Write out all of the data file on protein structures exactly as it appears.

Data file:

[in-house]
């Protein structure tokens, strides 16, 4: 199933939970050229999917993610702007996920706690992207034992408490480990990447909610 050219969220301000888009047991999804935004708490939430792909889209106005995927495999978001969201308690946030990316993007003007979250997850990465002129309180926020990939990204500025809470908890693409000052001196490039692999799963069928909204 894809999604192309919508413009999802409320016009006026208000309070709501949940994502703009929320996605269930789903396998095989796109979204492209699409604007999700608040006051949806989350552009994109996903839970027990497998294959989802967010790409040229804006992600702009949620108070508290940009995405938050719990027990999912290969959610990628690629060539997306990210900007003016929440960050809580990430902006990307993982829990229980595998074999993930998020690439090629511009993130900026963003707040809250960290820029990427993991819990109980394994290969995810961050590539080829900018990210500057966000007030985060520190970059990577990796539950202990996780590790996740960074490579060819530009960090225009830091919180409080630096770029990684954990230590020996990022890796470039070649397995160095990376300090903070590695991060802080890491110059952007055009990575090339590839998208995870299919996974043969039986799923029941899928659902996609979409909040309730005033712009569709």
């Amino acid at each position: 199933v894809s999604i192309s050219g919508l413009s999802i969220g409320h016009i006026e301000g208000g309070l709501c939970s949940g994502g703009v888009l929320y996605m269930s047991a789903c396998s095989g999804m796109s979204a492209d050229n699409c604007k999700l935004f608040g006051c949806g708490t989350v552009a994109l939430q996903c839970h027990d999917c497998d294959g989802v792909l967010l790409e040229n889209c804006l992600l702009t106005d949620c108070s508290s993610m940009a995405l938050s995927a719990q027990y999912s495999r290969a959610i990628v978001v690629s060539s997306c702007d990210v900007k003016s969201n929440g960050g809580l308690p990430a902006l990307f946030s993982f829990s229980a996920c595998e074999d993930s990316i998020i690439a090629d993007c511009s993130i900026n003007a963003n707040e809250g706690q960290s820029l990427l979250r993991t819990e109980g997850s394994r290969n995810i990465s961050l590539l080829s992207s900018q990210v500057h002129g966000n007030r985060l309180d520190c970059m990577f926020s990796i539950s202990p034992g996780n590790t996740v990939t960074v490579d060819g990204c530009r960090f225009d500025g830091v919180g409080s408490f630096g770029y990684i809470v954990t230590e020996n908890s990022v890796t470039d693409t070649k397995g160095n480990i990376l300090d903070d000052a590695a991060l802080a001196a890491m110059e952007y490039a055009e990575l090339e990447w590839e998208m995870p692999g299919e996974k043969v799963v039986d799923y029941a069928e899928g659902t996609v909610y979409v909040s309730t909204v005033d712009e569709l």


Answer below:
[in-house]
């Protein structure tokens, strides 16, 4: 199933939970050229999917993610702007996920706690992207034992408490480990990447909610 050219969220301000888009047991999804935004708490939430792909889209106005995927495999978001969201308690946030990316993007003007979250997850990465002129309180926020990939990204500025809470908890693409000052001196490039692999799963069928909204 894809999604192309919508413009999802409320016009006026208000309070709501949940994502703009929320996605269930789903396998095989796109979204492209699409604007999700608040006051949806989350552009994109996903839970027990497998294959989802967010790409040229804006992600702009949620108070508290940009995405938050719990027990999912290969959610990628690629060539997306990210900007003016929440960050809580990430902006990307993982829990229980595998074999993930998020690439090629511009993130900026963003707040809250960290820029990427993991819990109980394994290969995810961050590539080829900018990210500057966000007030985060520190970059990577990796539950202990996780590790996740960074490579060819530009960090225009830091919180409080630096770029990684954990230590020996990022890796470039070649397995160095990376300090903070590695991060802080890491110059952007055009990575090339590839998208995870299919996974043969039986799923029941899928659902996609979409909040309730005033712009569709």
């Amino acid at each position: 199933v894809s999604i192309s050219g919508l413009s999802i969220g409320h016009i006026e301000g208000g309070l709501c939970s949940g994502g703009v888009l929320y996605m269930s047991a789903c396998s095989g999804m796109s979204a492209d050229n699409c604007k999700l935004f608040g006051c949806g708490t989350v552009a994109l939430q996903c839970h027990d999917c497998d294959g989802v792909l967010l790409e040229n889209c804006l992600l702009t106005d949620c108070s508290s993610m940009a995405l938050s995927a719990q027990y999912s495999r290969a959610i990628v978001v690629s060539s997306c702007d990210v900007k003016s969201n929440g960050g809580l308690p990430a902006l990307f946030s993982f829990s229980a996920c595998e074999d993930s990316i998020i690439a090629d993007c511009s993130i900026n003007a963003n707040e809250g706690q960290s820029l990427l979250r993991t819990e109980g997850s394994r290969n995810i990465s961050l590539l080829s992207s900018q990210v500057h002129g966000n007030r985060l309180d520190c970059m990577f926020s990796i539950s202990p034992g996780n590790t996740v990939t960074v490579d060819g990204c530009r960090f225009d500025g830091v919180g409080s408490f630096g770029y990684i809470v954990t230590e020996n908890s990022v890796t470039d693409t070649k397995g160095n480990i990376l300090d903070d000052a590695a991060l802080a001196a890491m110059e952007y490039a055009e990575l090339e990447w590839e998208m995870p692999g299919e996974k043969v799963v039986d799923y029941a069928e899928g659902t996609v909610y979409v909040s309730t909204v005033d712009e569709l």